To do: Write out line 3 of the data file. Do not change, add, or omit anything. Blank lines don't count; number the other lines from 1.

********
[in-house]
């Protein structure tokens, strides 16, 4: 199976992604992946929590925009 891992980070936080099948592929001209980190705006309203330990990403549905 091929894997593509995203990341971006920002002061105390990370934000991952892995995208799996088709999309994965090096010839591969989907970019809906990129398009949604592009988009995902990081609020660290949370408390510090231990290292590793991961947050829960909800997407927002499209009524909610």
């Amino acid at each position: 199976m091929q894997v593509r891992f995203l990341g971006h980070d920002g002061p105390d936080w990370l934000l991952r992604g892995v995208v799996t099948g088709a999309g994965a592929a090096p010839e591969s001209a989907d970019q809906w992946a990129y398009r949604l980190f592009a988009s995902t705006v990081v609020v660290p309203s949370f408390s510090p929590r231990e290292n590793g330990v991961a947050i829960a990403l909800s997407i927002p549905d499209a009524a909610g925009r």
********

């Amino acid at each position: 199976m091929q894997v593509r891992f995203l990341g971006h980070d920002g002061p105390d936080w990370l934000l991952r992604g892995v995208v799996t099948g088709a999309g994965a592929a090096p010839e591969s001209a989907d970019q809906w992946a990129y398009r949604l980190f592009a988009s995902t705006v990081v609020v660290p309203s949370f408390s510090p929590r231990e290292n590793g330990v991961a947050i829960a990403l909800s997407i927002p549905d499209a009524a909610g925009r």